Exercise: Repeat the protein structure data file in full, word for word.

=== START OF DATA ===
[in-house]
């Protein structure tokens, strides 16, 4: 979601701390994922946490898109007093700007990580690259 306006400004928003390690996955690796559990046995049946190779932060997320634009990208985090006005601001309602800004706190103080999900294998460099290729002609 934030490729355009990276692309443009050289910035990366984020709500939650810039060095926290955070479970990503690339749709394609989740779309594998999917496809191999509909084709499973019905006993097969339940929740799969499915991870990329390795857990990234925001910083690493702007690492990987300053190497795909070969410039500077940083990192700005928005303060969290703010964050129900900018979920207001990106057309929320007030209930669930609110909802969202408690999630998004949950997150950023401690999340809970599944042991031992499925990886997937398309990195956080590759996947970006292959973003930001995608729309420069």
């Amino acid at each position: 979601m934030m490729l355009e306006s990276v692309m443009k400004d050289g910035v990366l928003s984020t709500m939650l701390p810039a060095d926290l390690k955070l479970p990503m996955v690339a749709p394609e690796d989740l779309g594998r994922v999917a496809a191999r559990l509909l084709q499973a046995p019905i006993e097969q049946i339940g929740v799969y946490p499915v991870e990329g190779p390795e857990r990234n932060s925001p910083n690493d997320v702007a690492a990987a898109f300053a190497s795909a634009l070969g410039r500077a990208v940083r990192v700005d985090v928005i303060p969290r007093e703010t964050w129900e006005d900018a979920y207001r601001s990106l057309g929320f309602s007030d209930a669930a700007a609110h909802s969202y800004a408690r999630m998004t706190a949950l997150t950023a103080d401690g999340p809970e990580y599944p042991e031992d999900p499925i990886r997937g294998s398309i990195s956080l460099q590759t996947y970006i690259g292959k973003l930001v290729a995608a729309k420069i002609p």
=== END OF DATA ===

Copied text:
[in-house]
């Protein structure tokens, strides 16, 4: 979601701390994922946490898109007093700007990580690259 306006400004928003390690996955690796559990046995049946190779932060997320634009990208985090006005601001309602800004706190103080999900294998460099290729002609 934030490729355009990276692309443009050289910035990366984020709500939650810039060095926290955070479970990503690339749709394609989740779309594998999917496809191999509909084709499973019905006993097969339940929740799969499915991870990329390795857990990234925001910083690493702007690492990987300053190497795909070969410039500077940083990192700005928005303060969290703010964050129900900018979920207001990106057309929320007030209930669930609110909802969202408690999630998004949950997150950023401690999340809970599944042991031992499925990886997937398309990195956080590759996947970006292959973003930001995608729309420069």
């Amino acid at each position: 979601m934030m490729l355009e306006s990276v692309m443009k400004d050289g910035v990366l928003s984020t709500m939650l701390p810039a060095d926290l390690k955070l479970p990503m996955v690339a749709p394609e690796d989740l779309g594998r994922v999917a496809a191999r559990l509909l084709q499973a046995p019905i006993e097969q049946i339940g929740v799969y946490p499915v991870e990329g190779p390795e857990r990234n932060s925001p910083n690493d997320v702007a690492a990987a898109f300053a190497s795909a634009l070969g410039r500077a990208v940083r990192v700005d985090v928005i303060p969290r007093e703010t964050w129900e006005d900018a979920y207001r601001s990106l057309g929320f309602s007030d209930a669930a700007a609110h909802s969202y800004a408690r999630m998004t706190a949950l997150t950023a103080d401690g999340p809970e990580y599944p042991e031992d999900p499925i990886r997937g294998s398309i990195s956080l460099q590759t996947y970006i690259g292959k973003l930001v290729a995608a729309k420069i002609p």